Of course, you and I and everyone on the planet develops our “character” with every passing second we’re on this earth. For a writer, it’s impossible to create that kind of complexity, so how in the world do we writers manage to create characters that most of us would recognize the instant we met them?

Jay Gatsby. But you already knew that, right?

If you don’t believe me, how about Jay Gatsby? Or Starr Carter? Katniss Everdeen? Harry Potter (or any one of the multitude of characters in his world)? Aria Stark? I could go on…

Back To The Heart, Again…

While there are many time-consuming exercises that writers can employ – and, trust me, I’ve done them all – I think great characters can be boiled down to a few key elements, all centered around a single, driving human concept: emotion. I talked a bit about this in a past post, but I’m going to talk a lot more about this emotional driver that I believe is at the heart of all good stories.

But let’s break the elements of the emotional driver down. Here are those that I think are crucial for writers to address when it comes to characters:

  • Backstory
  • Voice
  • Internal desire
  • External goal
  • Stakes

I’m going to discuss each of these over the next few posts, and each deserves its own moment in the spotlight. Indeed, each of these is so powerful a tool for writers to understand that you can find a craft book for every one, as you’ll see.

Please stay tuned!

Planning To Plot

As promised in my last blog post, in this one I’m going to address the multiple ways you can look at plot, and how simplifying your approach may in fact help.

The Plot Paradigm

The earliest plot paradigm harks all the way back to Aristotle, who defined the three-act structure in his Poetics, as this: each story has a beginning, middle, and end. Since that time a number of authors have adapted this simple structure into a variety of more detailed formulae. I put together the following chart a while back in order to see all of my favorite plot paradigms in one place:

Plot Paradigm

If you search the web you can find all sorts of other plots structures – some good, some wickedly complex – that purport to help a writer discover their plot. Some will take you scene-by-scene through a novel. Some hark to a screenplay structure. Some will help you with rising tension, some with the tentpole-middle moment, some through a hero’s journey, some by envisioning a snowflake, some pay attention to the middle muddle.

Just to help you feel better if you are struggling with plot, my friend the author Caroline Starr Rose recently posted about her own insecurities and attempts to find the “right” way to plot. And she’s written three compelling novels, so something must be working.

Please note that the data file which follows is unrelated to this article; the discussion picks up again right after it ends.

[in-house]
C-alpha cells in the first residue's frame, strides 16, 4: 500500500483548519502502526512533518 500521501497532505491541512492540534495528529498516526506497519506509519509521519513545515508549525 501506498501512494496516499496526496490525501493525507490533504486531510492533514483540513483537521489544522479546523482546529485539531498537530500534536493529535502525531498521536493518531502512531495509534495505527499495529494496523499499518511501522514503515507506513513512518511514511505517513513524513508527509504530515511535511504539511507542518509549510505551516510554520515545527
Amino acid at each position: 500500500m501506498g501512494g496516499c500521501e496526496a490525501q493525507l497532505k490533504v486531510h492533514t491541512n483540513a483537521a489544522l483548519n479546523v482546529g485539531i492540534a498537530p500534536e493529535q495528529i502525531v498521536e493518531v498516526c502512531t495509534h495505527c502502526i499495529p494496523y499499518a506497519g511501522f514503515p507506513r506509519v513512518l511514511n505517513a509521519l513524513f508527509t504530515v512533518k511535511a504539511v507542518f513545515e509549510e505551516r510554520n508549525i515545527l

Here’s the bottom line: you need to find the paradigm that suits you. That suits your brain. The way you think and work.

Simplifying The Process

Having said that, I do believe that there are a couple of things you can do to find that perfect structure that fits your personality and writing style without losing your mind trying every single one.

First, I submit that all stories are really about one thing: a character with a desire. The arc of a story is determined by following the character’s desire to fruition – to her goal. The best stories place multiple obstacles (including an antagonist) in the path of the character so that she can learn and grow as she overcomes them to reach her goal.

Here’s what I do now, before I begin my “plantsing” routine:

  • Determine my character’s desire and goal.
  • Determine what obstacles (in general) will be placed between the character and her goal.
  • Determine how/whether she will reach her goal (happy versus sad ending).

Any one of these plot paths/outlines/strategies would accomplish the same outcome for the above three simple determinations. I’ve used each of these plot plans at least once, and some more. Now I think a simpler structure works for me. I gauge scenes the way I envision the entire novel – with rising and falling action. This is the “plotter” part of my work.

The key is that I have a trajectory – a desire line, with a desired outcome – and that allows me then to “pants”, or be an organic writer, as I like to do.

At The Scene Level

Now, there is one complication to such simplicity. At the scene level, the character must not only encounter obstacles in the face of rising and falling action – the character must have a reason to be in the scene, and there must be an outcome to the character’s actions. This “cause-and-effect” trajectory is what propels a story forward and why so many of these more complicated models are appealing, as they often address this second-level, scene-level, tension-building trajectory. So, if you need help finding that second-level arc, check out the various possibilities.

I think your instincts will guide you to the best fit for you.